Strange Skies


Rare 'aurora curls' filmed in Iceland

aurora wave
A rare image of the aurora. The view highlight the wave in the middle of the frame. It’s still a hot topic for the experts. The specialist told me that the formation of these curl-like structures may be connected with flow shear driven by ultra-low frequency waves. These curls are fine structures in the poleward boundary of multiple arcs formed by longitudinal-arranged field-aligned current pairs. It look like to the Auroral Undulations Triggered by Kelvin-Helmholtz Waves. The view was captured when the aurora appears in the zenith which exists just several minutes. I also captured a timelapse video at that moment. Photo taken at Kerid Crater, Iceland on Jan 16th. 2024. Photographer's website:
Regular readers may recall how we have occasionally reported on magnetic sine waves rippling through Earth's magnetic field, causing the magnetosphere to ring like a bell. On Jan. 16th, Jeff Dai looked up and actually saw one of those waves over the Kerid Crater in Iceland:

"I captured this rare image of 'aurora curls," says Dai. "They rippled across the zenith for several minutes."

Dai, who is vacationing in Iceland from China, asked Xing-Yu Li of Peking University's Institute of Space Physics and Applied Technology for help in understanding the aurora curls. "Imagine that Earth's magnetic field is like a guitar string," says Li. "In Jeff Dai's picture we are seeing vibrations in that string." Their wavelength, Li estimates, is several kilometers.

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Cloud Lightning

2023: Destructive Storms and Sheets of Rain in the Netherlands

ligthouse sun halo
© Ilse KootkarThe lighthouse Kijkduin Light in Huisduinen, Netherlands, with a sun halo in the sky on March 6th, 2023.
2023 started with snowfall in eastern and southeastern parts of the Netherlands and ended with record high water levels due to record-breaking rainfall. The wettest year since measurements began also included other destructive weather events such as storms and tornadoes. Below are some highlights from extreme weather events in the Netherlands in 2023.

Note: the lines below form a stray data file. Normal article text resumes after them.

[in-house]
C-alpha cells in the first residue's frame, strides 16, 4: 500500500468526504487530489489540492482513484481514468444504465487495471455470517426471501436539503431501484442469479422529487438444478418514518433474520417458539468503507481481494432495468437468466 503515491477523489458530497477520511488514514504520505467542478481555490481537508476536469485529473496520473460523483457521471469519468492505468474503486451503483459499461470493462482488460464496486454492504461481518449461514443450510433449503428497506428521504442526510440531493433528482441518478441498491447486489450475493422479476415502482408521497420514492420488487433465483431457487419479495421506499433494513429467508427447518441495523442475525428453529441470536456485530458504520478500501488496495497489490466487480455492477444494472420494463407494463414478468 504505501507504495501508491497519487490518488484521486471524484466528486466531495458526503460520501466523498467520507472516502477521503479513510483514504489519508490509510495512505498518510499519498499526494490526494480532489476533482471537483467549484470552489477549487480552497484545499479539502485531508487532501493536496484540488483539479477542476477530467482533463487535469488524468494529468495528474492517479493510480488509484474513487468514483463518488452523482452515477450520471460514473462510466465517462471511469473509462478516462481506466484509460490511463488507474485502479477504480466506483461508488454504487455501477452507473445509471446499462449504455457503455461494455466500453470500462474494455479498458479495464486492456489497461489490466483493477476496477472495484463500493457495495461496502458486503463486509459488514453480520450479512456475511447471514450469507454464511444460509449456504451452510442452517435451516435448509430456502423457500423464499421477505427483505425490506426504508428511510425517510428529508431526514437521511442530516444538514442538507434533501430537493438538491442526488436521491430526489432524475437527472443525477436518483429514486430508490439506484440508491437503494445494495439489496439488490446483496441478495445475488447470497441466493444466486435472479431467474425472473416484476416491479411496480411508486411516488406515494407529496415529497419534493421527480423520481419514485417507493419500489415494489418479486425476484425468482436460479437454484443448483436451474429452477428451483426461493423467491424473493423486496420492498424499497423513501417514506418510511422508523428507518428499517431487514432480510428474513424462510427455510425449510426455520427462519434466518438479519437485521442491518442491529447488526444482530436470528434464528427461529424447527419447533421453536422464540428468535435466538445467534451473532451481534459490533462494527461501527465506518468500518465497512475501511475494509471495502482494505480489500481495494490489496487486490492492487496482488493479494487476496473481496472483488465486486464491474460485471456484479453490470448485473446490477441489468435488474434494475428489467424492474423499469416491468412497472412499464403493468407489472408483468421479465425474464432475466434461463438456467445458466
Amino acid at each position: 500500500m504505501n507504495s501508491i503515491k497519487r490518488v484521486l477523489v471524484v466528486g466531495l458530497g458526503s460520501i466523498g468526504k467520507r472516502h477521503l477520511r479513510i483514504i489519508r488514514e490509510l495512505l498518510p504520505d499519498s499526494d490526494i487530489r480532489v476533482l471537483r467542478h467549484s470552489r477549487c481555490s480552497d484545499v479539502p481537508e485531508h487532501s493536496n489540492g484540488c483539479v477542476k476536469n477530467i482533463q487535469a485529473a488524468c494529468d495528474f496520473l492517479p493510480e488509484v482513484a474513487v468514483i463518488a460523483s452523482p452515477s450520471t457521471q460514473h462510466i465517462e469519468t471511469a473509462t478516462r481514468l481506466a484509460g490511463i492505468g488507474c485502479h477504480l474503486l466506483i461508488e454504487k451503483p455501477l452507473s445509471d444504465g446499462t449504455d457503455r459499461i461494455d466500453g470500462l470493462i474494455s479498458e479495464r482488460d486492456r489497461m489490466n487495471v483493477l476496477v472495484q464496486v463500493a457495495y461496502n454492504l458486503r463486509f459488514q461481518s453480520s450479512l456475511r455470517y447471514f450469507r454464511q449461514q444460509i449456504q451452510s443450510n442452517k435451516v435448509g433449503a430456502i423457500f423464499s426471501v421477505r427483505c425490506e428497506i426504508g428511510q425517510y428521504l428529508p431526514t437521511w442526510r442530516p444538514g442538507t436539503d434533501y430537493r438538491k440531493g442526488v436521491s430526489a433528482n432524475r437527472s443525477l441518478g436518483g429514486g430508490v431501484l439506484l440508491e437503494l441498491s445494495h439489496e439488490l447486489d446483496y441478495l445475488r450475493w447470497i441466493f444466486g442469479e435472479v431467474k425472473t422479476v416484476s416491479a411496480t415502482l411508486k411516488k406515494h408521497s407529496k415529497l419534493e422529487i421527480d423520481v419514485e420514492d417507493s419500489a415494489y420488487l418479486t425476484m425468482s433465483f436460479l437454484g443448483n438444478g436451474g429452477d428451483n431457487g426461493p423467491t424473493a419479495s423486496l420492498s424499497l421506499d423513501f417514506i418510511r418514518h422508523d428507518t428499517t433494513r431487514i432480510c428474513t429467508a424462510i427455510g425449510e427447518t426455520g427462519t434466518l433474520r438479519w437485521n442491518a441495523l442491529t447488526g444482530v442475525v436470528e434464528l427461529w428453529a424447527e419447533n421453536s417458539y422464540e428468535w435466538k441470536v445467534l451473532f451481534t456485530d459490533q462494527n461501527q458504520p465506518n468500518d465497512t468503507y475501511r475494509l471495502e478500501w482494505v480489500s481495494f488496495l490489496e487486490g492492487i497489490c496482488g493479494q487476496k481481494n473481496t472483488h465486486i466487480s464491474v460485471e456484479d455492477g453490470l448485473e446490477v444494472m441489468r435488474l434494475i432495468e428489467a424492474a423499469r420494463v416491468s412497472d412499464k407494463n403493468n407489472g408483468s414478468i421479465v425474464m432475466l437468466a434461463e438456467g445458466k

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Astronomers solve mystery of 'Green Monster' in Cassiopeia A

'We've never had this kind of look at an exploded star before.'
supernova remnant Cassiopeia A
© X-ray: NASA/CXC/SAO; Optical: NASA/ESA/STScI; IR: NASA/ESA/CSA/STScI/Milisavljevic et al., NASA/JPL/CalTech; Image Processing: NASA/CXC/SAO/J. Schmidt and K. ArcandThis image of the supernova remnant Cassiopeia A combines data from NASA's Chandra, James Webb, Hubble and Spitzer space telescopes.
The bizarre, grinch-like wisp of green light dubbed the Green Monster, first seen last year snaking through the glowing remnants of an exploded star, belongs to a blast wave bordering the debris field, a new study reveals.

Last April, NASA's James Webb Space Telescope (JWST or Webb) photographed the unusual "wall of emission" in front of Cassiopeia A (or Cas A), an expanding shell of hot gas roughly 11,000 light-years from Earth whose light first reached us 340 years ago. For the past year, astronomers have been trying to explain its origin and presence in the well-studied supernova remnant.

The new image, unveiled on Monday (Jan. 8) at the American Astronomical Society conference being held in New Orleans and online, combines the observing powers of Webb, as well as NASA's Hubble, Spitzer and Chandra space telescopes, to feature Cas A in unprecedented detail. The ball of light, which stretches for 10 light-years, appears infused with red clouds, revealing dust likely warmed as it resides within gas that was heated up to millions of degrees. White, green and orange light streaks sprinkled throughout offer a cosmically messy, breathtaking new view of the stellar debris.